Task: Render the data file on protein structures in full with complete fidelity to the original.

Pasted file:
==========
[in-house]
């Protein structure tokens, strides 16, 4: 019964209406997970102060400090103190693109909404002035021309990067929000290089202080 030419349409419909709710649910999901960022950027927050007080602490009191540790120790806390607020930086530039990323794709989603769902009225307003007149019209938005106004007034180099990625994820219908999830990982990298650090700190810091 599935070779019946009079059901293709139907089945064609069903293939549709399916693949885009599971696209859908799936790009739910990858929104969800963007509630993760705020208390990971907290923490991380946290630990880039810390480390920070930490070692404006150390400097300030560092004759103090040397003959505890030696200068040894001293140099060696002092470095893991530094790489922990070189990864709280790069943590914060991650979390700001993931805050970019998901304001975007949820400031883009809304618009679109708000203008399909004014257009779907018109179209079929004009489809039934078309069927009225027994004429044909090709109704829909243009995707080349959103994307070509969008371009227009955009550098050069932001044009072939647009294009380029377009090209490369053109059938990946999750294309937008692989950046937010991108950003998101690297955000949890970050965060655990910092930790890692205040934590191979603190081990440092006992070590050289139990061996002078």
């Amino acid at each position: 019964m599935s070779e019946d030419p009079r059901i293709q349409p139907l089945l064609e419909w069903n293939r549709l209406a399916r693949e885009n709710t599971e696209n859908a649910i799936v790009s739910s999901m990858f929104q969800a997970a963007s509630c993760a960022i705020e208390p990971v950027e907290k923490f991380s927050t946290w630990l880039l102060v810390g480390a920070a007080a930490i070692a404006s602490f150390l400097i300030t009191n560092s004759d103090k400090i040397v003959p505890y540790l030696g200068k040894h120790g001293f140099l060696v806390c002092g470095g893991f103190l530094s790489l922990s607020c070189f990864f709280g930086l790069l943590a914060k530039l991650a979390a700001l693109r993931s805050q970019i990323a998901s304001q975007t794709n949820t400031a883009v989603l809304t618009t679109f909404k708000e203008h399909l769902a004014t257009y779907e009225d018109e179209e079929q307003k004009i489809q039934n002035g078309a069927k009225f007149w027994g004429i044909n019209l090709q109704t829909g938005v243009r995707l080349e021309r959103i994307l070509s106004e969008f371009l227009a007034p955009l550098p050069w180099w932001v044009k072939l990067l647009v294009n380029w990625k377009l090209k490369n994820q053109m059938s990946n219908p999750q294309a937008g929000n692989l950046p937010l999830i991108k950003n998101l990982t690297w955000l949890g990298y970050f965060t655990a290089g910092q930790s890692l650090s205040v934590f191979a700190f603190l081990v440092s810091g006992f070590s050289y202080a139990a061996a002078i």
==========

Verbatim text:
[in-house]
């Protein structure tokens, strides 16, 4: 019964209406997970102060400090103190693109909404002035021309990067929000290089202080 030419349409419909709710649910999901960022950027927050007080602490009191540790120790806390607020930086530039990323794709989603769902009225307003007149019209938005106004007034180099990625994820219908999830990982990298650090700190810091 599935070779019946009079059901293709139907089945064609069903293939549709399916693949885009599971696209859908799936790009739910990858929104969800963007509630993760705020208390990971907290923490991380946290630990880039810390480390920070930490070692404006150390400097300030560092004759103090040397003959505890030696200068040894001293140099060696002092470095893991530094790489922990070189990864709280790069943590914060991650979390700001993931805050970019998901304001975007949820400031883009809304618009679109708000203008399909004014257009779907018109179209079929004009489809039934078309069927009225027994004429044909090709109704829909243009995707080349959103994307070509969008371009227009955009550098050069932001044009072939647009294009380029377009090209490369053109059938990946999750294309937008692989950046937010991108950003998101690297955000949890970050965060655990910092930790890692205040934590191979603190081990440092006992070590050289139990061996002078």
């Amino acid at each position: 019964m599935s070779e019946d030419p009079r059901i293709q349409p139907l089945l064609e419909w069903n293939r549709l209406a399916r693949e885009n709710t599971e696209n859908a649910i799936v790009s739910s999901m990858f929104q969800a997970a963007s509630c993760a960022i705020e208390p990971v950027e907290k923490f991380s927050t946290w630990l880039l102060v810390g480390a920070a007080a930490i070692a404006s602490f150390l400097i300030t009191n560092s004759d103090k400090i040397v003959p505890y540790l030696g200068k040894h120790g001293f140099l060696v806390c002092g470095g893991f103190l530094s790489l922990s607020c070189f990864f709280g930086l790069l943590a914060k530039l991650a979390a700001l693109r993931s805050q970019i990323a998901s304001q975007t794709n949820t400031a883009v989603l809304t618009t679109f909404k708000e203008h399909l769902a004014t257009y779907e009225d018109e179209e079929q307003k004009i489809q039934n002035g078309a069927k009225f007149w027994g004429i044909n019209l090709q109704t829909g938005v243009r995707l080349e021309r959103i994307l070509s106004e969008f371009l227009a007034p955009l550098p050069w180099w932001v044009k072939l990067l647009v294009n380029w990625k377009l090209k490369n994820q053109m059938s990946n219908p999750q294309a937008g929000n692989l950046p937010l999830i991108k950003n998101l990982t690297w955000l949890g990298y970050f965060t655990a290089g910092q930790s890692l650090s205040v934590f191979a700190f603190l081990v440092s810091g006992f070590s050289y202080a139990a061996a002078i």